April 17, 2006 |
Neuroscientists at Harvard Medical School and its affiliate Mclean Hospital have shown that long-term exposure to stress hormone in mice directly results in the anxiety that often comes with depression. After years of circumstantial evidence linking stress and depression, this evidence may be the “smoking gun” of what, for some, causes some types of mood disorders. The research appears in the April issue of Behavioral Neuroscience, which is published by the American Psychological Association.
The findings are important for understanding the causes and improving the treatment of depression. Scientists already knew that many people with depression have high levels of cortisol, a human stress hormone, but it wasn’t clear whether that was a cause or effect. Now it appears likely that long-term exposure to cortisol actually contributes to the symptoms of depression.
Paul Ardayfio, PhD candidate, and Kwang-Soo Kim, PhD, made their discovery by exposing mice to both short-term and long-term durations of stress hormone, which in rodents is corticosterone. In humans, usually ongoing, chronic stress, such as caring for a spouse with dementia, rather than acute stress, has been associated with depression.
Using 58 mice, the researchers gave the hormone in drinking water so as not to confound the results with the stress of injection. Chronic doses were 17 to 18 days of exposure; acute doses were 24 hours of exposure.
Compared with mice given stress hormone for a day, mice given stress hormone for more than two weeks took significantly longer to emerge from a small dark compartment into a brightly lit open field, a common behavioral test of anxiety in animals. In other words, they seemed more fearful and were less willing to explore the new environment. Chronic but not acute treatment also dulled reactions to a startling stimulus, another sign their nervous systems were overwhelmed.
To the best of the authors’ knowledge, this was the first experiment to compare the effects of chronic corticosterone with the effects of acute corticosterone on anxiety-like behavior.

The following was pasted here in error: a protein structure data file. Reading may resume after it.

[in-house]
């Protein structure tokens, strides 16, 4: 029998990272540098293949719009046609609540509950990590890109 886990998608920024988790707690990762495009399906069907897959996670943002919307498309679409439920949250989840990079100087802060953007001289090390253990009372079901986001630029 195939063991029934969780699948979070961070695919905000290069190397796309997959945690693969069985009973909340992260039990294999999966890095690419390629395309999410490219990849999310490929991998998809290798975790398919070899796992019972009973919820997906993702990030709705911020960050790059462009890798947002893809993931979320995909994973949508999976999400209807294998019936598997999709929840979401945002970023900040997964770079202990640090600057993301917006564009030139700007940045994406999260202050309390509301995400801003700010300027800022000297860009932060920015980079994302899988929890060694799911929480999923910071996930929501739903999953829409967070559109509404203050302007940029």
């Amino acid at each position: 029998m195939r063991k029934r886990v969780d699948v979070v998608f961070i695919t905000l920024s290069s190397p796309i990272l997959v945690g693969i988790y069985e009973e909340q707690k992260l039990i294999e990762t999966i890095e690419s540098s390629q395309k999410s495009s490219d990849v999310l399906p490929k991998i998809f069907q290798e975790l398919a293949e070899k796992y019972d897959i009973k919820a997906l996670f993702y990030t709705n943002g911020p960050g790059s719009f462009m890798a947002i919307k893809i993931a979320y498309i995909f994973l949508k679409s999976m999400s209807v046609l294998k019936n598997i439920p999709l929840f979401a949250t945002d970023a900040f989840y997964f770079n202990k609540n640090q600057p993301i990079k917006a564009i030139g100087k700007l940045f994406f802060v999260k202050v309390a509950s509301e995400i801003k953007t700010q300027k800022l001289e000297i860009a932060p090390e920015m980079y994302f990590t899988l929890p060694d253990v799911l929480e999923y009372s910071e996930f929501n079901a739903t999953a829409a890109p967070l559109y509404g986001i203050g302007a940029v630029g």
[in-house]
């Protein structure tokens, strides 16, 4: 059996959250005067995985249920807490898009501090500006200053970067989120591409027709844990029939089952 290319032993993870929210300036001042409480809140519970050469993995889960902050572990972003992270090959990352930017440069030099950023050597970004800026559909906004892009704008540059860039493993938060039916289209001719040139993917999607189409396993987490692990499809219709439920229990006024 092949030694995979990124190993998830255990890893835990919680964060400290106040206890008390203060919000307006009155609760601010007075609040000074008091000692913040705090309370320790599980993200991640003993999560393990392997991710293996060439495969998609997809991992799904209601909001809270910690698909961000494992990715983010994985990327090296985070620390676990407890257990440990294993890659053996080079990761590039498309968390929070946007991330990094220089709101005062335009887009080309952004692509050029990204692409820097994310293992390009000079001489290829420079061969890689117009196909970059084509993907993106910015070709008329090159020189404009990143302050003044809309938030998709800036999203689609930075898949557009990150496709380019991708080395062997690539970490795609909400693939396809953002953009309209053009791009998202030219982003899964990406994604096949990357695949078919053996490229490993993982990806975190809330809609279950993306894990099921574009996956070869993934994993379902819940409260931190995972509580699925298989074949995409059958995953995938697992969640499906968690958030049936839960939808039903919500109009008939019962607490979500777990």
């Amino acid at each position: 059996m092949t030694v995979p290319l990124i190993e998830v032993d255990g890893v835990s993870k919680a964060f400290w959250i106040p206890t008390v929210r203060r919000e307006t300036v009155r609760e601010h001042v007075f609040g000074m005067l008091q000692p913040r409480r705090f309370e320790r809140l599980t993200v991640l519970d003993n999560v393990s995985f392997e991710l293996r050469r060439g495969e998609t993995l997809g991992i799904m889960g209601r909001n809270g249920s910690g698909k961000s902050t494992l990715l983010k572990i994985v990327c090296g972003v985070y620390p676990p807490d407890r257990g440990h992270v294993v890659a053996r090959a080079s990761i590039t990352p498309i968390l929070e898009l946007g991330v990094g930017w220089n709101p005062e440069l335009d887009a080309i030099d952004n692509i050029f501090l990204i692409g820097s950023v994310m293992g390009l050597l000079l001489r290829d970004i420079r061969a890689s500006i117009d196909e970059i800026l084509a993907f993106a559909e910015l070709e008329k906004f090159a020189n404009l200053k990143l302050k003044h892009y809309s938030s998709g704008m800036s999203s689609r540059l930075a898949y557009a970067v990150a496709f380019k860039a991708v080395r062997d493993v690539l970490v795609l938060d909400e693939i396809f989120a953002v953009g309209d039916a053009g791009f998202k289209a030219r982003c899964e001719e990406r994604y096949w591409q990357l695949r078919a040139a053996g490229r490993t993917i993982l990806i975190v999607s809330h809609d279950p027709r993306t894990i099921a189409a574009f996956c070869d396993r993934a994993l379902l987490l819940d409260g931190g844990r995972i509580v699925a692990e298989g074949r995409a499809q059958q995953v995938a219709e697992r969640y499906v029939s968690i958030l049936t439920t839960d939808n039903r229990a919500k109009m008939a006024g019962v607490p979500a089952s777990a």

Given four related lines of evidence, the findings were not a complete surprise. First, more than half the people with Cushing’s disease, in which a disordered adrenal system releases too much cortisol, have depression and anxiety. Second, the “anxious-retarded” subtype of depression is commonly associated with disruption of that same hormonal system. Third, people getting corticosteroid therapy for inflammatory and other disorders have increased mood-related side effects, including anxiety and depression. Fourth, higher glucocorticoid levels for chronic periods have been linked to increased activity in anxiety-related brain regions such as the amygdala in both rodents and humans.
Now the pieces fit together around a central axiom: Stress hormone can cause anxiety, which appears with depression. Having found this causal link in a controlled laboratory setting, the authors say, “Our results suggest that chronically high levels of cortisol, which occurs in Cushing’s disease and some subtypes of depression, can increase anxiety on the one hand and dull responses to external stimuli on the other.” The difference between the responses to acute and chronic hormone exposure strengthen the view that very-short-term or acute exposure, they add, “may be adaptive, whereas chronic exposure has detrimental effects on brain and behavior.”
Ardayfio and Kim say that outlining the relationship between physiological disruptions and subsequent behavior may help researchers to design new psychiatric drugs that treat the causes of disease rather than peripheral disease-related phenomena. The authors speculate that drugs that reverse or block the deleterious effects of chronically elevated stress hormones may help guard against some types of anxiety symptoms in depression, citing preclinical evidence in rats.